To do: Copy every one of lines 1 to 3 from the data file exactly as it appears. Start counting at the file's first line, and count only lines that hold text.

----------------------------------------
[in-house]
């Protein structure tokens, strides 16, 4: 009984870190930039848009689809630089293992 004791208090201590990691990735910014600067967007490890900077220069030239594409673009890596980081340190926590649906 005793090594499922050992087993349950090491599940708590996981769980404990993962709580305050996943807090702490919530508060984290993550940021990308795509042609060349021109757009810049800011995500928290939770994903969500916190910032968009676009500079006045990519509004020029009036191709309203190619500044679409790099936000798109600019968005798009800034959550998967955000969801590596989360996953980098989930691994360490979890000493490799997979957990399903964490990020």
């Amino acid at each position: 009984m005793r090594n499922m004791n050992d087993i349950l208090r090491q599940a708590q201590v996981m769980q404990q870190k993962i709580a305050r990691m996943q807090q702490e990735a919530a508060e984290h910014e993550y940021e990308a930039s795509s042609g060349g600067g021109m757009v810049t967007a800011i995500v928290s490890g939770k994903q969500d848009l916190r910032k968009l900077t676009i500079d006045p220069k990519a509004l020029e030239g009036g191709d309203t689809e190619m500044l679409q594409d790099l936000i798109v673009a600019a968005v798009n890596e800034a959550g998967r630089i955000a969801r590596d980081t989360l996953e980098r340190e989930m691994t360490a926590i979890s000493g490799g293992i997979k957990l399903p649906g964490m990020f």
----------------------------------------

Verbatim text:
[in-house]
């Protein structure tokens, strides 16, 4: 009984870190930039848009689809630089293992 004791208090201590990691990735910014600067967007490890900077220069030239594409673009890596980081340190926590649906 005793090594499922050992087993349950090491599940708590996981769980404990993962709580305050996943807090702490919530508060984290993550940021990308795509042609060349021109757009810049800011995500928290939770994903969500916190910032968009676009500079006045990519509004020029009036191709309203190619500044679409790099936000798109600019968005798009800034959550998967955000969801590596989360996953980098989930691994360490979890000493490799997979957990399903964490990020």
């Amino acid at each position: 009984m005793r090594n499922m004791n050992d087993i349950l208090r090491q599940a708590q201590v996981m769980q404990q870190k993962i709580a305050r990691m996943q807090q702490e990735a919530a508060e984290h910014e993550y940021e990308a930039s795509s042609g060349g600067g021109m757009v810049t967007a800011i995500v928290s490890g939770k994903q969500d848009l916190r910032k968009l900077t676009i500079d006045p220069k990519a509004l020029e030239g009036g191709d309203t689809e190619m500044l679409q594409d790099l936000i798109v673009a600019a968005v798009n890596e800034a959550g998967r630089i955000a969801r590596d980081t989360l996953e980098r340190e989930m691994t360490a926590i979890s000493g490799g293992i997979k957990l399903p649906g964490m990020f």